Back in October, Miami-Dade Commissioner Esteban Bovo proposed to replace the county's crumbling jails with a new facility financed through a public-private partnership.
Now that idea is moving forward. At the November 29 meeting of the Chairman's Policy Council, Bovo and four other commissioners — Audrey Edmonson, Rebeca Sosa, Jean Monestime, and Dennis Moss — voted unanimously to have Mayor Carlos Gimenez's staff bring back a recommendation about whether or not to bring in a private investor.
"I think this is something that we need to tackle, and we need to tackle as quickly as we can," Bovo said during the meeting. There was no further discussion.
In October, Bovo told New Times his goal is to get rid of the county's outdated, moldy jail facilities, which he described as being in "deplorable conditions." The commissioner said attaining P3 funding, in which government and the private sector work together, is one way to build a new jail fast, since the county alone doesn't have enough money for all the infrastructure projects on its list.
Although Bovo said he is not interested in privatizing jail operations, commissioners in October listened to a presentation from an investment banker who touted the idea. Jeff Mathews, Barclays vice president of infrastructure and project finance — whom Bovo invited to the meeting — told commissioners a "concession model," where the county would partner with a vendor to run the jail, is the "most agreeable" option.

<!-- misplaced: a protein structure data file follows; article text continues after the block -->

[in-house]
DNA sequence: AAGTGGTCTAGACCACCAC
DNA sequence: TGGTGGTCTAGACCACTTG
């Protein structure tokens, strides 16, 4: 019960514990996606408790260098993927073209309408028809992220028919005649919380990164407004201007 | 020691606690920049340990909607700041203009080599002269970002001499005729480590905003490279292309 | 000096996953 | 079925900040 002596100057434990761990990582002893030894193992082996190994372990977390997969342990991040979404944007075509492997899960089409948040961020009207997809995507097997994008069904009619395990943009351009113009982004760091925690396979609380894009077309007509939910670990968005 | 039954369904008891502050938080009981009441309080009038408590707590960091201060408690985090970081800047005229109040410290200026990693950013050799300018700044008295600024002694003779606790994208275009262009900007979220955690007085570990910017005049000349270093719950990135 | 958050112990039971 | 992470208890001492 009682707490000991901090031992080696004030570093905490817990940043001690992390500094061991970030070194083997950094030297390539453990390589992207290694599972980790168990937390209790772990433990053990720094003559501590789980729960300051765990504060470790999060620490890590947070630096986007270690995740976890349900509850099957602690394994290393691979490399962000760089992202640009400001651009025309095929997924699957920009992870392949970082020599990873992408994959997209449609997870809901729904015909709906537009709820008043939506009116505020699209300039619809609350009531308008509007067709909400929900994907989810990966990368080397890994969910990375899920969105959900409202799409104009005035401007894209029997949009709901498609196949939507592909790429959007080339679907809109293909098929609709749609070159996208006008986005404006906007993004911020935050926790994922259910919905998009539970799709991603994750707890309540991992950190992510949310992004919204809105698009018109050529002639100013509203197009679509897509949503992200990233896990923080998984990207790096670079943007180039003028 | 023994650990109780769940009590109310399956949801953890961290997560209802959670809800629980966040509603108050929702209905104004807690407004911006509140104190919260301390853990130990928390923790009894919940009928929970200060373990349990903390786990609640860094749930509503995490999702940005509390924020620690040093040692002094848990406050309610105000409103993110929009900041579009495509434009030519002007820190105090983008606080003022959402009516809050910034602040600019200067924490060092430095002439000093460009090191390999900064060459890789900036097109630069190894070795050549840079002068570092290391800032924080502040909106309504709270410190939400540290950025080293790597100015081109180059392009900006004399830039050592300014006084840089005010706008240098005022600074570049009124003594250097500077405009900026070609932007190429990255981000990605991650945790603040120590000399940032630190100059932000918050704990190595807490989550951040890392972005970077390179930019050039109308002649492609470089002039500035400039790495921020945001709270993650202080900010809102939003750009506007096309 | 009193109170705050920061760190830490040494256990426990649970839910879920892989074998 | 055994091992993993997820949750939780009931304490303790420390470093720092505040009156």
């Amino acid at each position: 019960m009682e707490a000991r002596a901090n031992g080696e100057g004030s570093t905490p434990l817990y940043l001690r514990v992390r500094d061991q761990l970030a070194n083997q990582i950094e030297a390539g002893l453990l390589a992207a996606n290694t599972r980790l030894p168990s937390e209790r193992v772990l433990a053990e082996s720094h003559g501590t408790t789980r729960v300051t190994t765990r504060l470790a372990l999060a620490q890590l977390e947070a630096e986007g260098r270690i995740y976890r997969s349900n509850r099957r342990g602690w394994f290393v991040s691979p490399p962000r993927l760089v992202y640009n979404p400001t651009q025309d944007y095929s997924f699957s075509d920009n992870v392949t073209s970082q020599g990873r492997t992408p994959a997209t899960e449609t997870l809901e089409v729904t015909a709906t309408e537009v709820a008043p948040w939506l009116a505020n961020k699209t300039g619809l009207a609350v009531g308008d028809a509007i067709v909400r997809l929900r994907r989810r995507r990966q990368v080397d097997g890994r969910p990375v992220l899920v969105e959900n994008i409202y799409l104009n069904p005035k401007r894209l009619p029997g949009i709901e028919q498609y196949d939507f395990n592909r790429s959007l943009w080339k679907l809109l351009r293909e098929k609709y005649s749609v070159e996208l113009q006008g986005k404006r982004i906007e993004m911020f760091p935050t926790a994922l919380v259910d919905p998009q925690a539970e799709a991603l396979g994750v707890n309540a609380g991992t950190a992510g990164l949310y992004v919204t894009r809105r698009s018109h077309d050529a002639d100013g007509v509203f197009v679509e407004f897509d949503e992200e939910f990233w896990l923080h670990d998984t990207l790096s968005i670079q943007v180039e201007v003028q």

"You're transferring 35 years of cost and operating risk to the private sector, so it’s their problem, not yours," Mathews said.
Mathews added that "90 percent" of P3 deals now involve a concession model, but made clear the county would retain oversight and could set up contractual performance expectations with the vendor. There was no discussion about what would happen to county correctional employees.
Reached by New Times, Miami-Dade Police Benevolent Association president Steadman Stahl said Bovo had assured him any P3 project would not involve privatizing jail operations.
"You can't privatize correctional officer jobs; it doesn't work. The state tried it, and it looks like it's failing pretty significantly," he said. "We would be very much against that."
However, Stahl said he supports rebuilding the jails through any means, including P3: "The buildings themselves?
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Critics of P3, though, argue that the deals give private entities leverage over the government. Donald Cohen, executive director of the privatization watchdog group In the Public Interest, told New Times in October that even if the county continued to operate the jail, private ownership of the building could lead to more people being arrested.
"We have a particular concern around the ownership of facilities by private entities," he said. "They have a direct, understandable interest to have those beds filled."
The proposal now moves to Gimenez, who has spoken favorably about P3 in recent years. At a privatization conference in 2015, he argued that government operations don't necessarily have to be run by government employees.
“It used to be Miami-Dade County wanted to operate everything,” Gimenez said, according to the Miami Herald. “I don’t want to operate anything.”